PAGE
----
1911 Encyclopædia Britannica/Transylvania

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23667841911 Encyclopædia Britannica, Volume 27 — Transylvania

Transylvania[1] (Lat. Transsilvania; Ger. Siebenbürgen; Hung. Erdély; Rumanian, Ardeal), a former principality (Grossfürstentum) occupying the extreme eastern portion of the kingdom of Hungary. It is bounded by Hungary proper on the W. and N., by Bukovina on the N.E. and by Rumania on the E. and S., and has an area of about 21,000 sq. m.

Transylvania has the form of an irregular circle, and is a high plateau of a mean altitude of 1000–1600 ft. above sea-level, surrounded on all sides by mountains. These are known under the general name of Transylvanian Mountains (q.v.), which are the south-eastern continuation of the Carpathian system, and fill the interior of the country with their ramifications. On the west or Hungarian side there are comparatively easy passes into the interior, but on the east and south frontiers the lofty mountains give Transylvania the aspect of a huge natural fortress. Among the highest peaks are Negoi (8345 ft.), Bucsecs (8230 ft.), Pietrosu (7544 ft.) and Königstein (7352 ft.). There are numerous valleys, ravines and cañons in the network of mountains covering the interior of the country. The principal plains are: in the valley of the Szamos near Dés and Besztercze (Bistritz); in the middle course of the Maros the beautiful Hátszeg valley; the fertile Cibin valley around Nagy-Szeben; the valley of the Aluta near Csik-Szereda, and the one extending from Reps to the Roteturm pass; and lastly the beautiful and fertile Burzenland in the vicinity of Brassó. The altitude of the valleys generally increases towards the east of Transylvania, the lowest depression being found in the western part of the Maros valley. Almost in the centre of the country lies a fertile plain about 60 m. in length and 50 m. in breadth, called Mezöség or the Transylvania plain. The principal rivers of Transylvania, which are either tributaries of the Theiss, or flow direct into the Danube, are: the Maros, which rises in the mountains forming the eastern wall of Transylvania, and taking first a northern course flows through the country from east to west; its principal affluents are the Görgeny, the Great and Little Kokel or Nagy and Kis Kuküllö, the gtrell (Sztrigi) and the Cserna on the left, and on the right the Ampoly and the Aranyos, which is rich in auriferous sediments. The Aluta (Alt or Olt) rises not far from the Maros, but takes a southerly direction and pierces the Carpathians at the Roteturm pass, to enter Rumania; its principal tributaries in Transylvania are the Vargyas, the Homorod, the Cibin and the Burzen. The Szamos, formed by the junction of the Great (Nagy) and Little (Kis) Szamos, whose principal affluent is the Bistritz; the Zsil or Jiul; and the White and the Swift Körös are the other principal rivers. The largest lake of Transylvania is the Czeger or Hodosser See, 13 m. long, situated near Szamos-Ujvar, while a great number of small but beautiful mountain lakes are found. The climate of Transylvania is healthy; hot summers alternate with very cold winters, but the rainfall is not great. Transylvania abounds in mineral springs of all kinds, especially saline and chalybeate, the principal ones being found at Borszek, Elöpatak, Homorod, Rodna, Tusnád and Zaizon.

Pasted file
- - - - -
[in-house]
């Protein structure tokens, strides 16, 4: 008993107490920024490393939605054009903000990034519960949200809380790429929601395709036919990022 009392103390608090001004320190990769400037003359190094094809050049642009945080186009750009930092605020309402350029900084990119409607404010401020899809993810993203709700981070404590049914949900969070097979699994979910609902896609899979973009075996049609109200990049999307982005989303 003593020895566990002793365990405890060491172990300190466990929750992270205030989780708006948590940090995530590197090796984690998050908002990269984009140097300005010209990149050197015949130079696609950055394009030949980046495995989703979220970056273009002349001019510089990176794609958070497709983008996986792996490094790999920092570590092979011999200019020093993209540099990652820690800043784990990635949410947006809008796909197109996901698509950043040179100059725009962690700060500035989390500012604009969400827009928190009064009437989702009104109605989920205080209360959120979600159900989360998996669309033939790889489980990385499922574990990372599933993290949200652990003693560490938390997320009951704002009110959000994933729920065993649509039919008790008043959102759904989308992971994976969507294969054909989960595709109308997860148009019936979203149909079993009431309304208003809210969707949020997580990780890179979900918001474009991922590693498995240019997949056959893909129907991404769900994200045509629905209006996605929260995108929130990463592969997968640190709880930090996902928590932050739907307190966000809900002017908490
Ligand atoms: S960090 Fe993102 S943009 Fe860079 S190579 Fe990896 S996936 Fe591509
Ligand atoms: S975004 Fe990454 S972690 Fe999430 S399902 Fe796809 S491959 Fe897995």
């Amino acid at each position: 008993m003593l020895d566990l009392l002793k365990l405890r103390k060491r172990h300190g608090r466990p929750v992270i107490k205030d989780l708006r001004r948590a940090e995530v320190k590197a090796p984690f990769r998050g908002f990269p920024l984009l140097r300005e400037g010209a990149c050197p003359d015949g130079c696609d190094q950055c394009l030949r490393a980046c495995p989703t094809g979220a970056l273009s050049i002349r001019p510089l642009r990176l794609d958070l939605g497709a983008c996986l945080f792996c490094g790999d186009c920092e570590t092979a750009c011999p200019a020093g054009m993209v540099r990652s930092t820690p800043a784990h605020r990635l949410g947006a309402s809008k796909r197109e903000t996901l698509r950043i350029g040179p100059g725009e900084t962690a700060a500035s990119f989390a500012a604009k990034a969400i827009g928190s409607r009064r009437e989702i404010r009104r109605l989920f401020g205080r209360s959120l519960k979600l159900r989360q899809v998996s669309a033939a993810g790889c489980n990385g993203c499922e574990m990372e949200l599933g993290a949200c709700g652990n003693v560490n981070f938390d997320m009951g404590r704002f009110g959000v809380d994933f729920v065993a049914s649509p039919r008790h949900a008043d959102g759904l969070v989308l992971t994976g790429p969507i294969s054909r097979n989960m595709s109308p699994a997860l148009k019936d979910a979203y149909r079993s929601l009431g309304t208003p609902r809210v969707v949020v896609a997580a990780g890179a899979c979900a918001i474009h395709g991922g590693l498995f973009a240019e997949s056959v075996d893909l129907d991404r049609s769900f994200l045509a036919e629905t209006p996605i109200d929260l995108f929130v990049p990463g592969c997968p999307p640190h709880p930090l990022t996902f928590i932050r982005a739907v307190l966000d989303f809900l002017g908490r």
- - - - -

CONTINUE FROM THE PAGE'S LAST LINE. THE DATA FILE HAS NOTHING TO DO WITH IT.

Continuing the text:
The principal occupations of the inhabitants are agriculture, cattle-rearing and mining. Of the total area of Transylvania 22.6% is arable land; 16.5% meadows and gardens; 9.5% pastures and 0.5% vineyards; while 37.3% is covered by forests and 13.5% is unproductive soil. The vegetation of Transylvania is luxuriant, except of course in the higher mountain zones. Fruits abound, as apples, pears, peaches, apricots, plums, cherries, chestnuts and almonds; mulberries are also cultivated. The vine flourishes best in the valley of the Maros. The chief crop is maize; but wheat, rye and other grains, potatoes, saffron, hemp, flax and tobacco are also grown. On the boundary mountains the trees are mainly coniferous; in the interior oaks, elms, beeches and ashes are conspicuous.